Contributing Partner: UNT Libraries
The Cluster Hypothesis: A Visual/Statistical Analysis

The Cluster Hypothesis: A Visual/Statistical Analysis

Access: Use of this item is restricted to the UNT Community.
Date: May 2000
Creator: Sullivan, Terry
Description: By allowing judgments based on a small number of exemplar documents to be applied to a larger number of unexamined documents, clustered presentation of search results represents an intuitively attractive possibility for reducing the cognitive resource demands on human users of information retrieval systems. However, clustered presentation of search results is sensible only to the extent that naturally occurring similarity relationships among documents correspond to topically coherent clusters. The Cluster Hypothesis posits just such a systematic relationship between document similarity and topical relevance. To date, experimental validation of the Cluster Hypothesis has proved problematic, with collection-specific results both supporting and failing to support this fundamental theoretical postulate. The present study consists of two computational information visualization experiments, representing a two-tiered test of the Cluster Hypothesis under adverse conditions. Both experiments rely on multidimensionally scaled representations of interdocument similarity matrices. Experiment 1 is a term-reduction condition, in which descriptive titles are extracted from Associated Press news stories drawn from the TREC information retrieval test collection. The clustering behavior of these titles is compared to the behavior of the corresponding full text via statistical analysis of the visual characteristics of a two-dimensional similarity map. Experiment 2 is a dimensionality reduction condition, in ...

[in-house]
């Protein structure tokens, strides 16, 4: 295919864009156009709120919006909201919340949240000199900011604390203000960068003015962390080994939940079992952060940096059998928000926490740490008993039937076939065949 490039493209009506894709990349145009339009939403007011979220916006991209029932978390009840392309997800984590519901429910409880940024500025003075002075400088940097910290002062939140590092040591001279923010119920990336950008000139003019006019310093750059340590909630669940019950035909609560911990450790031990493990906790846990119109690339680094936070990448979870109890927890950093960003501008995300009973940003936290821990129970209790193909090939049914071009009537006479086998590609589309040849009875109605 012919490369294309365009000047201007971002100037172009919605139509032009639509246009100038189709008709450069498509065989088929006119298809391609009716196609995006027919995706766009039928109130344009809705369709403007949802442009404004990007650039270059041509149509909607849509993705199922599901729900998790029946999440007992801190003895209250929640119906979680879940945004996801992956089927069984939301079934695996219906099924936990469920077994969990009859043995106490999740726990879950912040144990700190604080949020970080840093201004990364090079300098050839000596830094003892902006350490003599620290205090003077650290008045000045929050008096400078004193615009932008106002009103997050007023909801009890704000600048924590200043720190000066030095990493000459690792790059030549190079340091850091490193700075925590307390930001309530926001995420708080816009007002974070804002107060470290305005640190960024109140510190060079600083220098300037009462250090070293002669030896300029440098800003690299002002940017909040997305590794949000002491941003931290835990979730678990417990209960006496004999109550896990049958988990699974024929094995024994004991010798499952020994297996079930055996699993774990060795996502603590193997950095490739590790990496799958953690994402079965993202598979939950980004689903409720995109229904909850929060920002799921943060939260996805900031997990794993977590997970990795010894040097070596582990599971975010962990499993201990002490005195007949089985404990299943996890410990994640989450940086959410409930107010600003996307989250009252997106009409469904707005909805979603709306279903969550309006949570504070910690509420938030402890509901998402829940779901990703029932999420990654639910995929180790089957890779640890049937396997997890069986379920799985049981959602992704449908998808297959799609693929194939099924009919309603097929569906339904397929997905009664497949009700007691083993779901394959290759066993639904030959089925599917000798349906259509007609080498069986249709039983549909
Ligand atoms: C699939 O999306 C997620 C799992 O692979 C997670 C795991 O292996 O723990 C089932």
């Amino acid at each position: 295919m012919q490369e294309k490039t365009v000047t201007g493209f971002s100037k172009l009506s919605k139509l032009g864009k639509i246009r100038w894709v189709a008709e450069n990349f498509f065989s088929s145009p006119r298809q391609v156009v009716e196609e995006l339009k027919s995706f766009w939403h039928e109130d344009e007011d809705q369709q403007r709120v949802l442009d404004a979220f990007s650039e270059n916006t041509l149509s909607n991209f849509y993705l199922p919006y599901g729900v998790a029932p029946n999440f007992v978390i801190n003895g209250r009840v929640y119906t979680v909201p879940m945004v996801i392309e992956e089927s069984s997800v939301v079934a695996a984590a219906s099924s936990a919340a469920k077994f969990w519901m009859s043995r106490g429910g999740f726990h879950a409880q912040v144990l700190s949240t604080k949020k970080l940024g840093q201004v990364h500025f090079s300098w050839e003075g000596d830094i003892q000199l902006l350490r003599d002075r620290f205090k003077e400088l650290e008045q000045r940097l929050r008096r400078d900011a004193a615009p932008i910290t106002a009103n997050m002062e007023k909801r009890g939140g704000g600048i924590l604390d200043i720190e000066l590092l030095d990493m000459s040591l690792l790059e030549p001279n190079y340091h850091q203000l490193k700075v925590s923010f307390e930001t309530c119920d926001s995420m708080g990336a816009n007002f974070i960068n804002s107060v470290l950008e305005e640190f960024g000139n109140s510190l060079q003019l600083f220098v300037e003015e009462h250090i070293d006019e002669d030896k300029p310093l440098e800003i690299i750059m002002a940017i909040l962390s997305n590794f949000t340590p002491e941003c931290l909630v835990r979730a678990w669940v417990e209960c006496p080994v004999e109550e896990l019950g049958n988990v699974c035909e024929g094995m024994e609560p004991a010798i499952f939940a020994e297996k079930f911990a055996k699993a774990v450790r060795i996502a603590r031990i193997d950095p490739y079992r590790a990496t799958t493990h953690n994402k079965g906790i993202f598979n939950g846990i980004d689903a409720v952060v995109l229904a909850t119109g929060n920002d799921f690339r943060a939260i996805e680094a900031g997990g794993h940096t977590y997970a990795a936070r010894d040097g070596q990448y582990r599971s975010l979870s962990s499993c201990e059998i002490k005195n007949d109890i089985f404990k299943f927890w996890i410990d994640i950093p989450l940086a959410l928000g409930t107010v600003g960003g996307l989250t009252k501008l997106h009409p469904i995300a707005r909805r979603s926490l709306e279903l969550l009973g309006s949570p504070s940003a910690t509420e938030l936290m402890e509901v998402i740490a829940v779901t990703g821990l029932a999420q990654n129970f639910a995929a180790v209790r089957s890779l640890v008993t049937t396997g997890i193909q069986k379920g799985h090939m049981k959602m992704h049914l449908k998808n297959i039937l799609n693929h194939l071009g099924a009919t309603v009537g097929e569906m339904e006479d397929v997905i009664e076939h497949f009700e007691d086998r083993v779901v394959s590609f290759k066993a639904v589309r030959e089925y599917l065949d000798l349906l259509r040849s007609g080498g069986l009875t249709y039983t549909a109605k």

Contributing Partner: UNT Libraries
Cognitive Playfulness, Innovativeness, and Belief of Essentialness: Characteristics of Educators who have the Ability to Make Enduring Changes in the Integration of Technology into the Classroom Environment.

Cognitive Playfulness, Innovativeness, and Belief of Essentialness: Characteristics of Educators who have the Ability to Make Enduring Changes in the Integration of Technology into the Classroom Environment.

Date: August 2004
Creator: Dunn, Lemoyne Luette Scott